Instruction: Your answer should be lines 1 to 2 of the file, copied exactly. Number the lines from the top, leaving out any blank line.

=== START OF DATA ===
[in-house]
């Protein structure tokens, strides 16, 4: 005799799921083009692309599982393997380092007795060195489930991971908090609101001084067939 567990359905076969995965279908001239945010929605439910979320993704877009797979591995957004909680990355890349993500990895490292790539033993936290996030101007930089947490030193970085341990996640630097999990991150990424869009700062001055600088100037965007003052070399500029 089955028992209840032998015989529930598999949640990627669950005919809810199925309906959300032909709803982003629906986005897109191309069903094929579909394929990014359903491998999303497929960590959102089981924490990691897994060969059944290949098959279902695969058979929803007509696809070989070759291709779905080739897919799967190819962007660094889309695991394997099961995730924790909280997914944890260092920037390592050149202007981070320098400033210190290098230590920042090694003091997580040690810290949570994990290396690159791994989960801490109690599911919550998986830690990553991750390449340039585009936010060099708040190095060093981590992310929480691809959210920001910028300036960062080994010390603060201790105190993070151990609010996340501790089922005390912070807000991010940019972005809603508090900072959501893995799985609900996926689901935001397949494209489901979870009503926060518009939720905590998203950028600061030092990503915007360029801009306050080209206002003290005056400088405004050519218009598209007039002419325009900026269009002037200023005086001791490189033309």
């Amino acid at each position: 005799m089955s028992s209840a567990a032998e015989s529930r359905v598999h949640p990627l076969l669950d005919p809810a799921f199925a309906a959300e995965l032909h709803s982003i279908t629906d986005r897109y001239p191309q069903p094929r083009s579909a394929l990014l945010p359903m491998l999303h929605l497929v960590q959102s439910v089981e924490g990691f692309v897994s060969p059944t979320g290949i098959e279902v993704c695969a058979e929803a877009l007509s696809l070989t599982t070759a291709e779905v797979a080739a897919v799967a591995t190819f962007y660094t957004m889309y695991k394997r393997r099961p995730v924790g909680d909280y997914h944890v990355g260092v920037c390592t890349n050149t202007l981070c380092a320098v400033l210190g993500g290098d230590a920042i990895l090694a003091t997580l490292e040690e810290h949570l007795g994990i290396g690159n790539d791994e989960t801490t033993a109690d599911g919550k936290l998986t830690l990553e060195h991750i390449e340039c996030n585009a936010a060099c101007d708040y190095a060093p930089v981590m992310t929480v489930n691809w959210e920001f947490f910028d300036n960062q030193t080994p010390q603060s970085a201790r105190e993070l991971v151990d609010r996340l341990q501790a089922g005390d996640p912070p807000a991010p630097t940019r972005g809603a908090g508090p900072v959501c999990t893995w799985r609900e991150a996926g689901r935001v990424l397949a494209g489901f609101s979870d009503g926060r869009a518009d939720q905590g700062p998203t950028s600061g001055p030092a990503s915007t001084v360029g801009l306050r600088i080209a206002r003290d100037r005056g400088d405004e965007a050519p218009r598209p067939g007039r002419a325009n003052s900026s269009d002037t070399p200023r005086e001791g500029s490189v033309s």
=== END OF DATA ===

[in-house]
């Protein structure tokens, strides 16, 4: 005799799921083009692309599982393997380092007795060195489930991971908090609101001084067939 567990359905076969995965279908001239945010929605439910979320993704877009797979591995957004909680990355890349993500990895490292790539033993936290996030101007930089947490030193970085341990996640630097999990991150990424869009700062001055600088100037965007003052070399500029 089955028992209840032998015989529930598999949640990627669950005919809810199925309906959300032909709803982003629906986005897109191309069903094929579909394929990014359903491998999303497929960590959102089981924490990691897994060969059944290949098959279902695969058979929803007509696809070989070759291709779905080739897919799967190819962007660094889309695991394997099961995730924790909280997914944890260092920037390592050149202007981070320098400033210190290098230590920042090694003091997580040690810290949570994990290396690159791994989960801490109690599911919550998986830690990553991750390449340039585009936010060099708040190095060093981590992310929480691809959210920001910028300036960062080994010390603060201790105190993070151990609010996340501790089922005390912070807000991010940019972005809603508090900072959501893995799985609900996926689901935001397949494209489901979870009503926060518009939720905590998203950028600061030092990503915007360029801009306050080209206002003290005056400088405004050519218009598209007039002419325009900026269009002037200023005086001791490189033309």